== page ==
First define your terms of success - note these are your terms not those of your parents or peer group. For me it’s the freedom to create in my own way, for you it may be different. Old models and business paradigms are failing, the future of everything lies in telling new stories. I travelled to old route, it left me miserable. Define what you want from the world, and what you want to offer. Communicate it clearly and encourage others to join you, allow for them to find their benefit from collaboration. Begin it - don’t seek perfection, just start to do something. Above all make your work meaningful and joyful.

Want to work with us? Follow this link to become a part of the community!

Claudius: Design is the core of what we do and what we’re all passionate about, but hardly our only focus. Design, at LAUDO, stands more for designing a whole strategy, often very close connected with marketing. We’re developing websites and apps for our clients, but also help them reach their target audience through SEO, Google ranking developing newsletter systems, print brochures etc.

Claudius: A lot of other companies are seeing themselves as a service provider and don’t really question what their client wants and why. We pay very close attention if the work we provide for a client is in line with our personal values and vision. It’s not just delivering a product to the client, getting the paycheck and leaving, but also building relationships with clients and collaborating. Because they are often our doors to new opportunities

We see LAUDO as an airport, where the clients are our gates to new guests, new perspectives and new potential clients. It happens all the time that whoever we’re working for, from there we get a new project, which wasn’t planned before. So we open up a new gate. That’s how we were able to grow and why good connection with our clients is so crucial for us.’

‘’We see LAUDO as an airport, where the clients are our gates to new guests, new perspectives and new potential clients. It happens all the time that whoever we’re working for, from there we get a new project, which wasn’t planned before. So we open up a new gate. That’s how we were able to grow and why good connection with our clients is so crucial for us.’’
Photos by Lea GK

Orietta: I think one thing that makes us stand out on the market and our number one strength is the team. We’re a small team and we all look in the same direction and have the same approach and vision. That makes the communication go smoothly.

Joey: Another thing is that we have a very hands-on approach. We are the guys, who say: ‘’Okay, let’s do it’’. That’s our culture.

Orietta: When we started looking for a place I was already involved in the betahaus community. Working from previous betahaus locations and attending the community events, I already knew a lot of people in the 'haus ...

Joey: Yes, I remember on the first day we came to betahaus Orietta was like ‘’Oh, hey! Hi! Hey, how are you doing? Hi!'' giving high-fives to everybody and we were like: What is going on, why does she know everybody?!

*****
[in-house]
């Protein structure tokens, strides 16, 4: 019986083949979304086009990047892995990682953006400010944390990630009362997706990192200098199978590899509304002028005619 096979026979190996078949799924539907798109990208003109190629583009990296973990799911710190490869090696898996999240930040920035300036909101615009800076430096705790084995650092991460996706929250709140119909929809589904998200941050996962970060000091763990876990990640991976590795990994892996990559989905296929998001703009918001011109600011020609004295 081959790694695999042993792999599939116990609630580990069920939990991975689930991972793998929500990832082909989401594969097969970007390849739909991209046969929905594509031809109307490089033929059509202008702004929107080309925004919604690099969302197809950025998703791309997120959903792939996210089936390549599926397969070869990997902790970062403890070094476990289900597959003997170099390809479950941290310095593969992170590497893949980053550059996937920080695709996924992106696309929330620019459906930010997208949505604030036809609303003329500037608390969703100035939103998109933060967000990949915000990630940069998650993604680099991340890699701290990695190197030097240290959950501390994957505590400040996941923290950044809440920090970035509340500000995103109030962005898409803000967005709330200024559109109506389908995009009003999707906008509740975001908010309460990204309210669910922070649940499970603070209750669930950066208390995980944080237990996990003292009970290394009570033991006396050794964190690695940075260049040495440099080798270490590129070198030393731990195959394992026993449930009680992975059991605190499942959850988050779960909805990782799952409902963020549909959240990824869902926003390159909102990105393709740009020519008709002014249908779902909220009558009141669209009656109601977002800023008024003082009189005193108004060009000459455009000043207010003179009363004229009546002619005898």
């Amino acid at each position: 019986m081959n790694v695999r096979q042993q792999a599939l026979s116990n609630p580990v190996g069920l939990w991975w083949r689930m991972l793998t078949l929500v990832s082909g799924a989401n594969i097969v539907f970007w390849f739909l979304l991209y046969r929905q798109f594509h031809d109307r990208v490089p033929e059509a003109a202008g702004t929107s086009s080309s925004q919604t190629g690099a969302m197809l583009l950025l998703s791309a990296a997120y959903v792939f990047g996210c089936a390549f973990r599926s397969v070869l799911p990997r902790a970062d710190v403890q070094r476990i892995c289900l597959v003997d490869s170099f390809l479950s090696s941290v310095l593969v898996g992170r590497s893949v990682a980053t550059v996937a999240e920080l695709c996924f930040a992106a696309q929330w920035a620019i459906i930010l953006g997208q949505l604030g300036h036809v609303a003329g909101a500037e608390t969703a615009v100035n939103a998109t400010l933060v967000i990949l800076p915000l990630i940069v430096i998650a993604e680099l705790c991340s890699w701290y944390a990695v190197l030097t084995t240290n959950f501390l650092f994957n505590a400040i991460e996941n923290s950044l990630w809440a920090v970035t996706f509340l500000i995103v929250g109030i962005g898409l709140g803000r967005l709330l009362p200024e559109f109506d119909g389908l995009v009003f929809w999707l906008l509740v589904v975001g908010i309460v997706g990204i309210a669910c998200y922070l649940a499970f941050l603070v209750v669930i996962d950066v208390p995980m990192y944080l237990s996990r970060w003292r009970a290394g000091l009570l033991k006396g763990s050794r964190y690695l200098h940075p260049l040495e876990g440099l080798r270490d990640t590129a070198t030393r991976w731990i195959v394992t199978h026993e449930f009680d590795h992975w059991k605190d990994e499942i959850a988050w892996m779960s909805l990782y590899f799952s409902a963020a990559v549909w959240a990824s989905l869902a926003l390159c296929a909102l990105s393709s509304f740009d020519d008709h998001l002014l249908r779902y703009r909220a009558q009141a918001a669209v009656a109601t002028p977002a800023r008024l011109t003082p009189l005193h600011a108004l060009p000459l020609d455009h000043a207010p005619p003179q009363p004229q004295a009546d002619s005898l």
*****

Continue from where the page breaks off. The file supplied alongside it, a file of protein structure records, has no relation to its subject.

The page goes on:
Orietta: Well, the vibe in betahaus is just super easy going. You directly feel that you can meet people easily. If you go to the kitchen for example and just ask ''Hey how are you, what are you working on?''. We made many new contacts too.

Claudius: What makes it nice here is that people are enjoying being here and working on their projects.

Photos by Lea GK

Claudius: The truth is, we could probably afford an office for the same price, but that would put us between these four walls, which put you into a box, much harder to exit and to connect with new people. We went for a Team Desk because here we have so much more space and everything seems much more connected. You can easily meet people.

Orietta: And it’s just so spacious here. We have this super nice garden.

Claudius: I like being focused on my work but I also like if someone disturbs me from time to time. It helps when the door opens. In an office we would work in a whole different way. Here Gillord (Coworking Manager) is coming in everyday, giving me a hug, telling me about his workout .. that’s the main reason - the personal connection.

The day in betahaus starts with a hug and ends with a hug. The time in between is pretty much spent on doing what you love.
Photos by Lea GK


After you’ve taken care of your paperwork and you’ve signed up both in Bürger- and Finanzamt, you are all set up to start working. One of the best ways to get integrated into the city fast, meet like-minded people, and even find clients is by working from a coworking space. There are tons of benefits for freelancers and luckily Berlin has a lot to offer in this way. A coworking space is a physically collaborative shared workspace, which brings all kinds of creatives and entrepreneurs together. It’s a perfect place for startups, freelancers, digital nomads and even corporates searching for innovation. And it’s the biggest advantage towards the typical office space is that it pushes a collaborative exchange between its members and facilitates the creative process and networking.